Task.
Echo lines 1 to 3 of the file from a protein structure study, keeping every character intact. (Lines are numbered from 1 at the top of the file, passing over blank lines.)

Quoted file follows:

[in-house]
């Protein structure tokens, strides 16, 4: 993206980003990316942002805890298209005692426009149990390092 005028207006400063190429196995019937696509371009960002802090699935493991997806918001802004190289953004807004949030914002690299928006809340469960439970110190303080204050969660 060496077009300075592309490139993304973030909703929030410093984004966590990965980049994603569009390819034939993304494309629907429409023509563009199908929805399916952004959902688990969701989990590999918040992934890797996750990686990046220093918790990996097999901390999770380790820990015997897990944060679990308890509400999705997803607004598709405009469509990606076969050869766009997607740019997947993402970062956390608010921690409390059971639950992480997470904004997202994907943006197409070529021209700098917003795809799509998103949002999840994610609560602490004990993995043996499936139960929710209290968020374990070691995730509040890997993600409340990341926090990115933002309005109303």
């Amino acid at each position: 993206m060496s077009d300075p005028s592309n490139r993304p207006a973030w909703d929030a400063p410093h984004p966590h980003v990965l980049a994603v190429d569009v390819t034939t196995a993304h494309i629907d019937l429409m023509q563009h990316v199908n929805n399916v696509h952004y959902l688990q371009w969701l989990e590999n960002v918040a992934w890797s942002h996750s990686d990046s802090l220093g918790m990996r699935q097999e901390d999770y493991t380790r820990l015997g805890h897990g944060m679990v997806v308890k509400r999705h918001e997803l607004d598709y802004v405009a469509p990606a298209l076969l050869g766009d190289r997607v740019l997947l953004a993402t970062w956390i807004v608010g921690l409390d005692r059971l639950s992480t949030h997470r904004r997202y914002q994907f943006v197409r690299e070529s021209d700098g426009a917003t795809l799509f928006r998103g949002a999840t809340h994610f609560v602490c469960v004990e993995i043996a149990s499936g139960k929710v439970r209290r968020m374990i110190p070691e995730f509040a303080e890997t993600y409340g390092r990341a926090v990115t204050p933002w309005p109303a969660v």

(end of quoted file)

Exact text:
[in-house]
């Protein structure tokens, strides 16, 4: 993206980003990316942002805890298209005692426009149990390092 005028207006400063190429196995019937696509371009960002802090699935493991997806918001802004190289953004807004949030914002690299928006809340469960439970110190303080204050969660 060496077009300075592309490139993304973030909703929030410093984004966590990965980049994603569009390819034939993304494309629907429409023509563009199908929805399916952004959902688990969701989990590999918040992934890797996750990686990046220093918790990996097999901390999770380790820990015997897990944060679990308890509400999705997803607004598709405009469509990606076969050869766009997607740019997947993402970062956390608010921690409390059971639950992480997470904004997202994907943006197409070529021209700098917003795809799509998103949002999840994610609560602490004990993995043996499936139960929710209290968020374990070691995730509040890997993600409340990341926090990115933002309005109303």
């Amino acid at each position: 993206m060496s077009d300075p005028s592309n490139r993304p207006a973030w909703d929030a400063p410093h984004p966590h980003v990965l980049a994603v190429d569009v390819t034939t196995a993304h494309i629907d019937l429409m023509q563009h990316v199908n929805n399916v696509h952004y959902l688990q371009w969701l989990e590999n960002v918040a992934w890797s942002h996750s990686d990046s802090l220093g918790m990996r699935q097999e901390d999770y493991t380790r820990l015997g805890h897990g944060m679990v997806v308890k509400r999705h918001e997803l607004d598709y802004v405009a469509p990606a298209l076969l050869g766009d190289r997607v740019l997947l953004a993402t970062w956390i807004v608010g921690l409390d005692r059971l639950s992480t949030h997470r904004r997202y914002q994907f943006v197409r690299e070529s021209d700098g426009a917003t795809l799509f928006r998103g949002a999840t809340h994610f609560v602490c469960v004990e993995i043996a149990s499936g139960k929710v439970r209290r968020m374990i110190p070691e995730f509040a303080e890997t993600y409340g390092r990341a926090v990115t204050p933002w309005p109303a969660v």